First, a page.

Tuesday, September 27, 2011

Better than Spell-check, and way more fun.

I follow @oedonline and @OxfordWords on Twitter, and enjoy their various offerings, which include things like Word of the Day, Foreign Word of the Day, and the OED Word of the Day.  OxfordWords just posted a link to common spelling mistakes, which you may find interesting.  As far as I could tell, these words don't vary depending on which continent you're spelling them on.  There is another page devoted to differences between British and American spellings.

By far the most entertaining page on the Oxford Dictionaries webpage is the on-line Spelling Bee.  You can choose one of three levels (Tricky, Difficult and Fiendish--and trust me, Fiendish IS fiendish), and you can choose American or British pronunciation.  You can even post your scores to your FaceBook page (um, no thanks--not after Fiendish!).

There is an entire page devoted to games, which looks like a fun place to spend a rainy afternoon. However, the sun is shining here, so out to do the weeding.

Wednesday, July 27, 2011

Huh? Say WHAT?

This is supposed to be a spelling blog, but who can resist this interesting and interactive website from Yale University?

This research group at Yale has developed a map of the US using what they call "microsyntax": regional grammatical and usage idiosyncrasies. It is really fun to take a look at what passes for normal in other parts of the country....of course, I make fun of other parts of the country tongue in cheek, since I hail from the land of "a Whole Nother Thing" and presently live in a state where directional signals seem to be very, very optional.

Scroll around and take a look. Have fun!  And maybe we'll have to add "anymore" to the next word list.

Props to Visual Thesaurus for the interesting lead.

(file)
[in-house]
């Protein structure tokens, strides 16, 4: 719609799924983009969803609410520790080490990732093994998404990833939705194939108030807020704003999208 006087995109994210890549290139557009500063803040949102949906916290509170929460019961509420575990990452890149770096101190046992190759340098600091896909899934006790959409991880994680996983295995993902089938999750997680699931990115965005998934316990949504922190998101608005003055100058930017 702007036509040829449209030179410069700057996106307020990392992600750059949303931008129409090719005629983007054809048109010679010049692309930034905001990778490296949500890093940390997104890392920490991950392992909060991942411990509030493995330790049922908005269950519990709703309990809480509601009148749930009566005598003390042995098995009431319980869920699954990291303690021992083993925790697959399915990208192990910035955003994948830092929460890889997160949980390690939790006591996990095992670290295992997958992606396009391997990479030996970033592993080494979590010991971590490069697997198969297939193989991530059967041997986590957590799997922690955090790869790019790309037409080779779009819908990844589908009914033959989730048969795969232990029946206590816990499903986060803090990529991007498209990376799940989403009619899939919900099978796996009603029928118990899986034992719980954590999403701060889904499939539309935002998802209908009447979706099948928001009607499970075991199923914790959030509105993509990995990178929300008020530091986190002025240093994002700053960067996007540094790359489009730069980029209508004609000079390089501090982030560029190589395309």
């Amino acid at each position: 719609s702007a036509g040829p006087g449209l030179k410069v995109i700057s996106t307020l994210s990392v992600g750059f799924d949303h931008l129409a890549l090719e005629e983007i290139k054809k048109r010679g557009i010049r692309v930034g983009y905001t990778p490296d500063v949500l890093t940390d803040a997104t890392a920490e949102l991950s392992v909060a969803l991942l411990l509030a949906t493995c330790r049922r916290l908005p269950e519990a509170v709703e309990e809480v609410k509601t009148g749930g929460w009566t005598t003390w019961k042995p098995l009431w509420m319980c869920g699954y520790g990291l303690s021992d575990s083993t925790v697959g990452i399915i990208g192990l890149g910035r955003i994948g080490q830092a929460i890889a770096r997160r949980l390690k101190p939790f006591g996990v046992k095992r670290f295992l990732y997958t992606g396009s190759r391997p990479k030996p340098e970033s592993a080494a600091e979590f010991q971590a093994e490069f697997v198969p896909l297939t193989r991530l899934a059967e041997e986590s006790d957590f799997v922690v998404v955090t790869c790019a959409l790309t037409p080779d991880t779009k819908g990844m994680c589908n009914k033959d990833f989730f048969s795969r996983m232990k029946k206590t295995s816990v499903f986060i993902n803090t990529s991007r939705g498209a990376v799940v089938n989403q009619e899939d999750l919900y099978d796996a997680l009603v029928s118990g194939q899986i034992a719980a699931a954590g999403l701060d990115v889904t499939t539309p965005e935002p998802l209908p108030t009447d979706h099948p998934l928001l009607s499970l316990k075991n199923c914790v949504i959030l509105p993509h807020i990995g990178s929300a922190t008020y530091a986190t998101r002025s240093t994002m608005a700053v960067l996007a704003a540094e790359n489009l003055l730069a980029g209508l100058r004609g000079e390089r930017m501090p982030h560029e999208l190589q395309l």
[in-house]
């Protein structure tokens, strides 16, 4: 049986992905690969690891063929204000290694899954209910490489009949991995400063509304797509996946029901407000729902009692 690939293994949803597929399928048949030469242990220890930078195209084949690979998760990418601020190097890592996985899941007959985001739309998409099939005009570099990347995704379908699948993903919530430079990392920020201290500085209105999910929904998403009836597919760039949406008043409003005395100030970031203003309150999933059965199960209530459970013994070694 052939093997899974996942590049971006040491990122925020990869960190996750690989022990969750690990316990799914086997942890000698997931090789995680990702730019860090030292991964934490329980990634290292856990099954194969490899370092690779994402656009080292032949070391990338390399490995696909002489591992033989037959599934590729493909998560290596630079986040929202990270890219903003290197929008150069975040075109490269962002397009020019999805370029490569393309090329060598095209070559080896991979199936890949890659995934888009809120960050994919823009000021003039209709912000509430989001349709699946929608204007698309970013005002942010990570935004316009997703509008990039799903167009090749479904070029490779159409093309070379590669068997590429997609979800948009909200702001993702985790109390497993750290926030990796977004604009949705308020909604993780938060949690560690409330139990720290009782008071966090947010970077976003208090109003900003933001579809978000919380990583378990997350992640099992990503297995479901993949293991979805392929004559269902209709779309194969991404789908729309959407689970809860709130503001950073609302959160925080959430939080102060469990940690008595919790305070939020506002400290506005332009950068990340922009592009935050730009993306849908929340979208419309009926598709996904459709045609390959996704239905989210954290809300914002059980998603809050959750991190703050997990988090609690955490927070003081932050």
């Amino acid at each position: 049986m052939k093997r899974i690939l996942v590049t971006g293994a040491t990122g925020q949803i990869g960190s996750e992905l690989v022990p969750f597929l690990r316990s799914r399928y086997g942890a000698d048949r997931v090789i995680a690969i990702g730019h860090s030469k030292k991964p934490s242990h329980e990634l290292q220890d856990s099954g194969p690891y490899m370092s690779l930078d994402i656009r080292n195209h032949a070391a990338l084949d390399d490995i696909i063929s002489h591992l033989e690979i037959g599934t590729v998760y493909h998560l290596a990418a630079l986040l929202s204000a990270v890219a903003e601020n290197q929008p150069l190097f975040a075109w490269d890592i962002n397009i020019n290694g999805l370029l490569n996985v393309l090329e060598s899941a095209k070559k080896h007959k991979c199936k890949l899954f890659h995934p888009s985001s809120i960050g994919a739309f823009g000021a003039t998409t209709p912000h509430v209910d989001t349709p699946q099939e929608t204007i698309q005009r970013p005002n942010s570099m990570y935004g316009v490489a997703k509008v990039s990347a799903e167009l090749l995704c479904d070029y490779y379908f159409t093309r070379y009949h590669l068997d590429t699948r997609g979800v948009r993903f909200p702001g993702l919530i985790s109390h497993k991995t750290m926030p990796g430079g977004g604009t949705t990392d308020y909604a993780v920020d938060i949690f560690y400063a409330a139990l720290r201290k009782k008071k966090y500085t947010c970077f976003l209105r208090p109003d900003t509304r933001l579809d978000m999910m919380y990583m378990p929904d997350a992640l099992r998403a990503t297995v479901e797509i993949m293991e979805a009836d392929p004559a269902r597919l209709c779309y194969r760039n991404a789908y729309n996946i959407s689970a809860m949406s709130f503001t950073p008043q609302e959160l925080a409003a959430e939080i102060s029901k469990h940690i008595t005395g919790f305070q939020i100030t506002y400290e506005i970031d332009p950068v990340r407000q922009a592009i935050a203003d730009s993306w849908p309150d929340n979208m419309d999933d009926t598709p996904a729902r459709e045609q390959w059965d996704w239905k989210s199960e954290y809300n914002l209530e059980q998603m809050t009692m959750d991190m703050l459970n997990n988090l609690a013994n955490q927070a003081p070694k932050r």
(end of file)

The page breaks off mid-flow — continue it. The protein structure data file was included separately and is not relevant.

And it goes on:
If a picture paints a thousand words....

...then today's prize goes to language maven Eliza Edgar, who sent this cartoon by Dave Coverly to me the other day.
Thanks, Eliza!

Friday, June 24, 2011

Have you been waiting for this with baited breath?

Gosh, I hope not! The correct term is "bated" breath--that's "bated" as in restrained. Baited breath implies that you might have some worms, or bait of some other type, in your mouth. Yuck.

Oxford Online Dictionaries have published a page that can help you avoid floundering and foundering in your written work.  Pore over it to ensure you have the correct word, lest you accidentally leave your readers "week" with laughter.  They do have a couple of British spellings--the word "kerb" might look funny to anyone who hasn't tried using it in a cut-throat Scrabble game--but it's a useful list.

One pair that the list missed is marital/martial: I once made this typo in a paper about Greek drama (in my defense, the line between war and marriage was pretty thin in the play I was writing about). Luckily, my teacher thought it was hilarious.

Thursday, June 2, 2011

National Spelling Bee

I live in a house full of Stanley Cup fanatics, and have despaired of ever gaining control of the remote long enough to watch the Bee on TV.  Luckily for me, the folks at Visual Thesaurus are putting together lists of words used in the rounds.  Boy, that could make my life easier....

Check it out, and enjoy!

Friday, May 20, 2011

Help from the experts